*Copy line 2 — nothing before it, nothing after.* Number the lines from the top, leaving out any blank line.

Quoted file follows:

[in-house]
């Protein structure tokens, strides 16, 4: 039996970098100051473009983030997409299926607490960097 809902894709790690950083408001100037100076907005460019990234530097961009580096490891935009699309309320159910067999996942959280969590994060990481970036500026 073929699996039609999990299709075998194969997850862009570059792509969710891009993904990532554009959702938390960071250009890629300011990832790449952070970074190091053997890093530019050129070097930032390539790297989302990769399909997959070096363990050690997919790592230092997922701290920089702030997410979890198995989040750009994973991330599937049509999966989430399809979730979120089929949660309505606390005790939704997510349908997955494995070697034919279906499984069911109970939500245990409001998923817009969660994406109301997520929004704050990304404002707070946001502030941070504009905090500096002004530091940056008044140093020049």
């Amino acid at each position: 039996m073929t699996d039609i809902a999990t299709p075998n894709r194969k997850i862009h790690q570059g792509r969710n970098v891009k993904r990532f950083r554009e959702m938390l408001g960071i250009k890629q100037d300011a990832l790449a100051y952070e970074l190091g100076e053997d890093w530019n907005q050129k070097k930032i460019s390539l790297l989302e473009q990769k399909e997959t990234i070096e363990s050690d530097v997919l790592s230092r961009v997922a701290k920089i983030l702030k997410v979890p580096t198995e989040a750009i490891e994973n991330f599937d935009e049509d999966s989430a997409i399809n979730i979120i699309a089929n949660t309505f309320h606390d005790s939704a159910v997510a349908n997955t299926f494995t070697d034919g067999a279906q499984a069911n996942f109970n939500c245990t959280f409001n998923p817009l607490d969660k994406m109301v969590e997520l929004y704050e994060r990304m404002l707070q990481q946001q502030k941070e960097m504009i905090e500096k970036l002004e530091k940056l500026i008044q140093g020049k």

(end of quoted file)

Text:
């Protein structure tokens, strides 16, 4: 039996970098100051473009983030997409299926607490960097 809902894709790690950083408001100037100076907005460019990234530097961009580096490891935009699309309320159910067999996942959280969590994060990481970036500026 073929699996039609999990299709075998194969997850862009570059792509969710891009993904990532554009959702938390960071250009890629300011990832790449952070970074190091053997890093530019050129070097930032390539790297989302990769399909997959070096363990050690997919790592230092997922701290920089702030997410979890198995989040750009994973991330599937049509999966989430399809979730979120089929949660309505606390005790939704997510349908997955494995070697034919279906499984069911109970939500245990409001998923817009969660994406109301997520929004704050990304404002707070946001502030941070504009905090500096002004530091940056008044140093020049």